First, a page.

Hurricane Information Fact Sheets
For more information on severe weather, please visit our Hurricane and Sever Weather Information page.
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Messages from the Florida Department of Health
Carbon Monoxide Poisoning Audio Text Equivalent
Prevent Carbon Monoxide poisoning when using generators and gas or charcoal grills by taking the necessary precautions.
Heat Exhaustion Audio Text Equivalent
Avoid heat exhaustion when making repairs to your homes and businesses in the aftermath of a hurricane.
Prevent Illness Audio Text Equivalent
Prevent illness due to contaminated food and water as a result of power outages and flooding caused by a hurricane.
Hazards of Flood Waters Audio Text Equivalent
The hazards of flood waters can result in drowning, personal injury, and health risks if the necessary precautions are not taken.
Avoid Personal Injury Audio Text Equivalent
While making repairs to your homes and businesses, personal injury can be avoided by carefully handling power tools, ladders and working at heights.
Prevent Mosquito-borne Illnesses Audio Text Equivalent
To prevent mosquito-borne illnesses cover skin with clothing and repellant, and drain standing water to stop mosquitoes from multiplying.
InformationAfter the Storm English Spanish Creole Russian Ukrainian
Health risks and how you can prevent them.
Boil Water Notice English Spanish Creole
The Florida Department of Health (DOH) is advising disaster victims to take precautions against contaminated water especially individuals with private wells.
Boil Water Notice Questions and Answers English Spanish Creole
Includes the most commonly asked questions regarding Boil Water Advisories.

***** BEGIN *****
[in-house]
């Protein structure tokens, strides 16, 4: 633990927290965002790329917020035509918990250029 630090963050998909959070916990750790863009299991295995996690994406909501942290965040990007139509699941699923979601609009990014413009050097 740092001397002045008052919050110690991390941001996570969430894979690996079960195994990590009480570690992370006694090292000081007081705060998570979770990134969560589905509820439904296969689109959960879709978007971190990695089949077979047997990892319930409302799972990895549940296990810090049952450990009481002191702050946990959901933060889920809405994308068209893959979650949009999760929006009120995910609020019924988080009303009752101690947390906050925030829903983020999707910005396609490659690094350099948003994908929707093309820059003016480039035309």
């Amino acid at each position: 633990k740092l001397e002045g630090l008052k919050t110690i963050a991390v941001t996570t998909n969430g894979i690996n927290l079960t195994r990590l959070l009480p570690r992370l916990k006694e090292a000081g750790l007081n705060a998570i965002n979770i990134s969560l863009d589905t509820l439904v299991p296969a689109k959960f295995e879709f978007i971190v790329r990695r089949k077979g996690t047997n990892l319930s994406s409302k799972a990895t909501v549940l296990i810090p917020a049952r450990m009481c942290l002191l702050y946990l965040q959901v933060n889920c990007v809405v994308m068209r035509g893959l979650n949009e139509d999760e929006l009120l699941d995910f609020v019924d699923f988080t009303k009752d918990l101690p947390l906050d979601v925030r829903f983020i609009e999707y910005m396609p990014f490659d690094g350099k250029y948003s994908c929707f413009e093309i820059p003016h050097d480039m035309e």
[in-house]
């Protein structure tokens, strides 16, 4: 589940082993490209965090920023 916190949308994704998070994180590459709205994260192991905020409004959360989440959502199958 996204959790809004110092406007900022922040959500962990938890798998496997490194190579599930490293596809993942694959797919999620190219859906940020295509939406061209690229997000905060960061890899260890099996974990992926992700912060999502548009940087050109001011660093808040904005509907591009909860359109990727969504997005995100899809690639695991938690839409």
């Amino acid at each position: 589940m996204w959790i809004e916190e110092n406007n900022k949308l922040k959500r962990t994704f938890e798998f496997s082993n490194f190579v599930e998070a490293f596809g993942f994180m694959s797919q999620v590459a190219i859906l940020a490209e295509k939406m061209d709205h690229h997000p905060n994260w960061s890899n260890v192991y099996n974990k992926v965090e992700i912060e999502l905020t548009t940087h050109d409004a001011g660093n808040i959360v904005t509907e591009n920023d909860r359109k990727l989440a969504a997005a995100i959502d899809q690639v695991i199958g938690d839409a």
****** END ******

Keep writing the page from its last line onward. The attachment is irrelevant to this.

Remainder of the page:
Carbon Monoxide Dangers English Spanish Creole
As Floridians begin the task of recovery from a hurricane or tropical storm, the Florida Department of Health urges the public to avoid carbon monoxide (CO) exposure by taking precautions with gas-powered appliances and charcoal or gas grills.
Caution against Heat Exhaustion English Spanish Creole
As Floridians begin the task of recovery from a hurricane or tropical storm, health officials ask individuals to be aware of the warning signs of heat exhaustion.
Disaster Preparation for Families with Children English Spanish Creole
Children's fears can stem from their imaginations, and adults should take these feelings seriously. Words and actions can provide reassurance to a child who feels afraid. Discussion is critical. When talking to your child, be sure to present a realistic picture that is both honest and manageable.
Florida Homeowner Handbook English
Use this handbook to help prepare for a natural hazard and reduce the risks to your family and property.
Heart Attack Warning Signs English Spanish Creole
When Floridians begin the task of recovery from a hurricane or tropical storm, health officials ask individuals, especially those exerting themselves by performing heavy physical activity, to be aware of the warning signs of heart attacks.
Making an Emergency Supply Kit English Spanish Creole
An Emergency Supply Kit for your home, and for use during an evacuation, should include items in six basic areas: (1) water, (2) food, (3) first aid supplies and medications, (4) clothing and bedding, (5) tools and emergency supplies, and (6) important family documents.
Making a Family Plan for Disasters & Emergencies English Spanish Creole
Prepare, plan and stay informed.
Mold in Water-Damaged Buildings English Spanish Creole
As Floridians clean and repair their storm damaged homes and buildings, DOH urges the public to take precautionary measures to avoid indoor air quality problems.
Mosquito-Borne Diseases - Precautionary Measures English Spanish Creole
Florida Department of Health (DOH) officials emphasize the importance of Florida's residents and visitors protecting themselves against mosquito-borne diseases
Post Storm Health Risks English Spanish Creole
Topics include food safety, sanitation and hygiene, power outages, and steps for clearing standing water.
Precautions for Food Safety English Spanish Creole
Just remember, "When in doubt, throw it out!"
Risks to Water Supply Due to Storm English Spanish Creole
Hurricanes, especially if accompanied by a tidal surge or flooding, can contaminate the public water supply. Drinking contaminated water may cause illness. Individuals cannot assume that the water in the hurricane-affected area is safe to drink.
For more state and federal information on emergency and disaster planning: www.floridadisaster.org, http://www.redcross.org/, http://www.ready.gov/, http://www.fema.gov/ or call your local Red Cross office.